Come on, hands up all those who allowed themselves a little giggle when Pascal Wehrlein admitted he didn't know or understand some of Silverstone's 'legendary' corners on Thursday.
Asked what excited him about Silverstone, the German youngster replied: "I think there are many nice corners, like... I don't really know the names, but it's Copse of Hops..."
"Maggotts, Becketts, Chapel..." added elder statesman Romain Grosjean.
Fact is, who of a certain age does know the names of all the corners here?
Other than the fact that even the most legendary corners - other than Eau Rouge or Parabolica - are now known as T5 or T9, Silverstone has undergone such an overhaul in recent years that it is hard to keep up.
At one time, like Spielberg, Silverstone had less than a dozen corners, and each was easily identifiable. Indeed, the names of many would make the hair on the back of your neck stand erect.
Then money kicked in, and other than a shiny new paddock and various other facilities that ensured the beautiful people would not have to mix with the oily masses, the circuit was heavily revised in order that more seating could be added, that the cars could be slower - because that looks better on TV and allows viewers to read the logos - and the oily masses were banished from the infield.
Which has resulted in a fast flowing mother of a circuit, that was up there with the greats, to an emasculated track that bears little or no resemblance to the former airfield that hosted the likes of Farina, Ascari, Moss, Clark, Surtees.... You get the picture.
Make no mistake, Silverstone still has its moments, but in between there are all these little bits of Bernie-inspired silliness.
And talking of emasculation, late last night Pirelli issued a statement in which it suggests the maximum number of laps each compound should be run for, this, curiously, coming less than a week after Sebastian Vettel's failure, which was put down to 'debris'.
Having already been told to produce tyres that essentially create artificial racing, 'F1 by numbers' becomes an ever more likely scenario with this latest step.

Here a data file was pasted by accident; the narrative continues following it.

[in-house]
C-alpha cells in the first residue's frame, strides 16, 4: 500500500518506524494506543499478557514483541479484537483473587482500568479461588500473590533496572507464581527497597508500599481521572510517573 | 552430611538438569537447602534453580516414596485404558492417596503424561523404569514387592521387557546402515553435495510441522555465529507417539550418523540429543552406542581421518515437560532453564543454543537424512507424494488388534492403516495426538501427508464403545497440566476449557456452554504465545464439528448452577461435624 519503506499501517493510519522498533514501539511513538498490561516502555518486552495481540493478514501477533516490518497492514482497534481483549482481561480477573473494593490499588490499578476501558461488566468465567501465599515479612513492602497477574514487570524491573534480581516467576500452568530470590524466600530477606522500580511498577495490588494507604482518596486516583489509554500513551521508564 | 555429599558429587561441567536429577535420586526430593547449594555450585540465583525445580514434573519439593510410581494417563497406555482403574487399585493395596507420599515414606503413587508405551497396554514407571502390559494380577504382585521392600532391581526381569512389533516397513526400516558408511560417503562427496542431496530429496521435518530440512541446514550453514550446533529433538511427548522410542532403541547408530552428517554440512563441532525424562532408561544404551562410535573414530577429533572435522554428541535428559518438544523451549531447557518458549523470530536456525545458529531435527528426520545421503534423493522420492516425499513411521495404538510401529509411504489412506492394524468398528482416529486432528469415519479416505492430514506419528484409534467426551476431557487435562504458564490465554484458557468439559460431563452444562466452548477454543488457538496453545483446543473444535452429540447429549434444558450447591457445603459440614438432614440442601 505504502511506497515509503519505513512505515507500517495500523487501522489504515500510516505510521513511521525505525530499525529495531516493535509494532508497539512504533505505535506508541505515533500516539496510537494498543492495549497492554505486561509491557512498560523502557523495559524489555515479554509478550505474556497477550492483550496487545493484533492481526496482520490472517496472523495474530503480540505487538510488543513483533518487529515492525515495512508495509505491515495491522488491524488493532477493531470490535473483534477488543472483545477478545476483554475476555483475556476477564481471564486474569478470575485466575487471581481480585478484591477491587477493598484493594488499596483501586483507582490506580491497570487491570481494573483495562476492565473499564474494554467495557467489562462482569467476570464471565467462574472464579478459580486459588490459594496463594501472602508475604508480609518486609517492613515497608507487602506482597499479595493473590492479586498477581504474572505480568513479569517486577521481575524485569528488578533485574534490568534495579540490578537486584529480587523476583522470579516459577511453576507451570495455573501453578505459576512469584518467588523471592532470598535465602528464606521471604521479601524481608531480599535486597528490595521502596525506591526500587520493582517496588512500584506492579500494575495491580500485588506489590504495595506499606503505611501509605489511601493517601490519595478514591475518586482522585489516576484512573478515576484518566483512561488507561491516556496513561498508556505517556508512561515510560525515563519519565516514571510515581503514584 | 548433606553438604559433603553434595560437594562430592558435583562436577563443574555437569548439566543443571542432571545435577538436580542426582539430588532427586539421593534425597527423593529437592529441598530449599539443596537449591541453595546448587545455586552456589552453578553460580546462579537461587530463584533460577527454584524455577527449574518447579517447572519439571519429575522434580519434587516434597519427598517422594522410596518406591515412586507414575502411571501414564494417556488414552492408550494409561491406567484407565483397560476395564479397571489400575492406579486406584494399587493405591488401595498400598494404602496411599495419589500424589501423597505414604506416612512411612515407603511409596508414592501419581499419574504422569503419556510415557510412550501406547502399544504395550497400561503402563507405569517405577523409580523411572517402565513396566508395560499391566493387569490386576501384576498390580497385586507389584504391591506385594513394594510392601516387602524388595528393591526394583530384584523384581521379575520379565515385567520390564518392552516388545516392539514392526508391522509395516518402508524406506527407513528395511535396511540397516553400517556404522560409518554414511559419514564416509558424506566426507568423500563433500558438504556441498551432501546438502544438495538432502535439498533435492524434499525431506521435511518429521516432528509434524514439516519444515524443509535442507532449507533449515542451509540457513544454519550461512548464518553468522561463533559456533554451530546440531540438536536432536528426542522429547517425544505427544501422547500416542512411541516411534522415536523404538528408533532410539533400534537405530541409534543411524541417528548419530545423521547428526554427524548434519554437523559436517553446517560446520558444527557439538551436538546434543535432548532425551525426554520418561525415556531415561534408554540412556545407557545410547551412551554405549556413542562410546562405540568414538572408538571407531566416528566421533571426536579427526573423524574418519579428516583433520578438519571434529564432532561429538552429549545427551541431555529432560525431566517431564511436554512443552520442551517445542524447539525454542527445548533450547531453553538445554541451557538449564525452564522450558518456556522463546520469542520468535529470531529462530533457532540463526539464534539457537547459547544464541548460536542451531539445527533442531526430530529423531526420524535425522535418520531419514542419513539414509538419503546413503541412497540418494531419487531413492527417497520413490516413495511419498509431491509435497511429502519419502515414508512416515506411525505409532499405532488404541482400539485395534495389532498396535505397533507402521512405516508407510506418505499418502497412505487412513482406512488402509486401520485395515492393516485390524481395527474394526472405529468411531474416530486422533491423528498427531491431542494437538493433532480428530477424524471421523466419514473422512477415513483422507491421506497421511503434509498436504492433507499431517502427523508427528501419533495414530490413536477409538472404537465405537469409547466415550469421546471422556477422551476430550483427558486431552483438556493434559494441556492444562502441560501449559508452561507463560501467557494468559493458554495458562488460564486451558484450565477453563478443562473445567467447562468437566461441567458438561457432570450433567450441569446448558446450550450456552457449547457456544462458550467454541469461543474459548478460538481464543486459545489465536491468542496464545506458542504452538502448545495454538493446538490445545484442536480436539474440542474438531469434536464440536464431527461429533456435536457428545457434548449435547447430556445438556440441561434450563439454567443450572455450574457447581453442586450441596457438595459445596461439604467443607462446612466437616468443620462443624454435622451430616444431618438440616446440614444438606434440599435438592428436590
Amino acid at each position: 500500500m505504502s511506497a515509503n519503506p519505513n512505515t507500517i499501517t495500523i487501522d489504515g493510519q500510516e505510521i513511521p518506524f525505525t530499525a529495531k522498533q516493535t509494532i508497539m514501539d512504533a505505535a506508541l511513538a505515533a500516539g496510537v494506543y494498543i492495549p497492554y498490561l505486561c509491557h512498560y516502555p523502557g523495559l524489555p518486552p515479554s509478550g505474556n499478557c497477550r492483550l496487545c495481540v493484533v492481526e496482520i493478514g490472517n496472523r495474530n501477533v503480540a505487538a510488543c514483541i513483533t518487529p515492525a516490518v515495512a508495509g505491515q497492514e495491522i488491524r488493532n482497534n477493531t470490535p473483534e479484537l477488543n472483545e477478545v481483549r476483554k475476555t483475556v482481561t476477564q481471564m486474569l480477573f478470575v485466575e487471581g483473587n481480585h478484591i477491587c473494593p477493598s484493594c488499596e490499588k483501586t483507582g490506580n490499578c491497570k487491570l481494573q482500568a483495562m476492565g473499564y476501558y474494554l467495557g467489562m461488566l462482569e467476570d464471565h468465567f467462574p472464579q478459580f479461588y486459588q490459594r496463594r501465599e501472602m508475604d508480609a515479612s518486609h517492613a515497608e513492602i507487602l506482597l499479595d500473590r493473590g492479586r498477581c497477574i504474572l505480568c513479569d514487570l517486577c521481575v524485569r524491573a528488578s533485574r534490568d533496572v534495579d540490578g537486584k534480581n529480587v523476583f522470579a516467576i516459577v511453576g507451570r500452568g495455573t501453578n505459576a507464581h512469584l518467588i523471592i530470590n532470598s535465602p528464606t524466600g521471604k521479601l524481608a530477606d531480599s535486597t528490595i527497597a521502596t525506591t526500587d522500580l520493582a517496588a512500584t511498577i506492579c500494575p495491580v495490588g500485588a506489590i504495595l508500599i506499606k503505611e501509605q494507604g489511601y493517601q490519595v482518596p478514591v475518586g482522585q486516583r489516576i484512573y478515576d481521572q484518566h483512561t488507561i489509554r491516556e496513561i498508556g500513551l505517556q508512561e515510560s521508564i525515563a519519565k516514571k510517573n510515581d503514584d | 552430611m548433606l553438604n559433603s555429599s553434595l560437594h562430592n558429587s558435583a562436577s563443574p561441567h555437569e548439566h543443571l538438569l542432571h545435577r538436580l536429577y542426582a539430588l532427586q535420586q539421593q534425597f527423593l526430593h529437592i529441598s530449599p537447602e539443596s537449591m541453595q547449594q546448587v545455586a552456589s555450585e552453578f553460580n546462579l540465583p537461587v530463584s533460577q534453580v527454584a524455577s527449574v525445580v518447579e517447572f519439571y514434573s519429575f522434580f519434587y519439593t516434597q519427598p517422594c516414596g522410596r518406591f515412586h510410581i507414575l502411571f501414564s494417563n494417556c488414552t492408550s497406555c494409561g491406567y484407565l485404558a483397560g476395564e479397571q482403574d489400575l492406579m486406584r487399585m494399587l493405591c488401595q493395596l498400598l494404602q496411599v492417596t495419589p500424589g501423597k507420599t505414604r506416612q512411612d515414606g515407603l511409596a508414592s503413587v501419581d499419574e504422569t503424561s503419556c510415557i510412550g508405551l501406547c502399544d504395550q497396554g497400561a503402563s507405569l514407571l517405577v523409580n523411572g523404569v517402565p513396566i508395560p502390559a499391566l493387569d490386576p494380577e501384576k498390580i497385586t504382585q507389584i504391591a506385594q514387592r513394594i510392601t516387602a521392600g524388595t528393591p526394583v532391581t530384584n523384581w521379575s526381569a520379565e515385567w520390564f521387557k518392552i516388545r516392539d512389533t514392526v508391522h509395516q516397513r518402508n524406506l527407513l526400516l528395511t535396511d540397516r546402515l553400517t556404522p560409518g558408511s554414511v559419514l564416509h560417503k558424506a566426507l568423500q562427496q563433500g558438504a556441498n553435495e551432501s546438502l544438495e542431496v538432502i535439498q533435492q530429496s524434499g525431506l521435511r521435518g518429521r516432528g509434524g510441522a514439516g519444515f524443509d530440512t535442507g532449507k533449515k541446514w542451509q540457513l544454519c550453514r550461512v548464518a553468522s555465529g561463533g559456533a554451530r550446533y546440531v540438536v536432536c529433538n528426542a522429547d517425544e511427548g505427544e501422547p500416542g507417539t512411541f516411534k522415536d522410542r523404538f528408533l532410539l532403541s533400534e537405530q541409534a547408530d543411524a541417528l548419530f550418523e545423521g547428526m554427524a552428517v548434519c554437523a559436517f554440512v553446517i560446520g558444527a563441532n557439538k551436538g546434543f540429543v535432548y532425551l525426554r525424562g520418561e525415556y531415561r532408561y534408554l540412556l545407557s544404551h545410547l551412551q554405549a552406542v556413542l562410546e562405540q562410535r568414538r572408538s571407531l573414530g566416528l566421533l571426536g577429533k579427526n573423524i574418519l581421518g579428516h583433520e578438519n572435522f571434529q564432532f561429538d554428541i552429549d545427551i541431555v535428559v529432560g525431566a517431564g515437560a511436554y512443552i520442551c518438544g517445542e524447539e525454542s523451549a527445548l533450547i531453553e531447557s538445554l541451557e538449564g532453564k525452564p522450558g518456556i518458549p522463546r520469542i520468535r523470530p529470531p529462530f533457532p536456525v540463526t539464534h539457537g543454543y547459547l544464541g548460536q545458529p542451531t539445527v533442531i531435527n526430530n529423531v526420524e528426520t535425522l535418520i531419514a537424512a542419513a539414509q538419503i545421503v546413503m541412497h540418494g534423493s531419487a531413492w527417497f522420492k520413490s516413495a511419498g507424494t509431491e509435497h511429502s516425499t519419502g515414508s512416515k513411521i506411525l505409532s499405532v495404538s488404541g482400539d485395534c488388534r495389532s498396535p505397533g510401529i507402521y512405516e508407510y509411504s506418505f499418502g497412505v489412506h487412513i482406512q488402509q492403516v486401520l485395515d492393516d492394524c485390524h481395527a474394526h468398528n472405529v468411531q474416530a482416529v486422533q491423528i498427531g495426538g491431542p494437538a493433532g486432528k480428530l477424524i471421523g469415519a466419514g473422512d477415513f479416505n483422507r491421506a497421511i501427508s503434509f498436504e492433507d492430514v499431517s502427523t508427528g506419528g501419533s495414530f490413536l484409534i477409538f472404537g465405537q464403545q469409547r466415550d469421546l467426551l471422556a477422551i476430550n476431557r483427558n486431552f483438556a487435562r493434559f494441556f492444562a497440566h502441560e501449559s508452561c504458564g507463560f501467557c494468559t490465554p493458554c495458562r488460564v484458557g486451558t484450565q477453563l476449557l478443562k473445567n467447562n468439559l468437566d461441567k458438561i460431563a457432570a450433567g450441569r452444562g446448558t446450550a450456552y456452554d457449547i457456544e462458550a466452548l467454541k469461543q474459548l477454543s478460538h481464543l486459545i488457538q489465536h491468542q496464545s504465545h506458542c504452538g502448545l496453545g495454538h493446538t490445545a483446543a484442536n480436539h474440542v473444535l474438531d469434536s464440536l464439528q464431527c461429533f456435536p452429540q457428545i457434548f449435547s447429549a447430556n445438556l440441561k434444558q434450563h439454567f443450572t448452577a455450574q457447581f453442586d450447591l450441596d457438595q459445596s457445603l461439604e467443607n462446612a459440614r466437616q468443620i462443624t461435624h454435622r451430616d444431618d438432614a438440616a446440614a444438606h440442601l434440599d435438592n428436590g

That said, Farina, Ascari, Moss, Clark, Surtees and all the other legends who have raced here - or anywhere -would have raised their caps to Lewis Hamilton following that blistering qualifying lap.
Actually it was laps, but the Briton's first was deleted after he fell foul of the FIA's clamp down on track limits.
At a time when most of us would have been having a tantrum, or trashing a hospitality room, told that his time was deleted Lewis went out and did it again.
Sitting beside his at the post qualifying press conference, a rather contrite Nico Rosberg dismissed talk of a first corner clash, then admitted that getting a better start than his teammate was his best hope today. To the most casual observer this sounded as though the German has already mentally given up on this one and is looking ahead to Hockenheim.
If Rosberg was a little miffed by the performance of his teammate, what of Daniel Ricciardo, who for the first time has been out-qualified by his precocious new partner Max Verstappen.
Since joining Red Bull, young Max has won one raced, scored 59 points to Daniel's 52 and now finally out-qualified the Australian. Deja-Vu?
Nonetheless, Red Bull has locked-out the second row, and having looked strong here all weekend one of the two Milton Keynes drivers looks likely to join the Mercedes pair on the podium.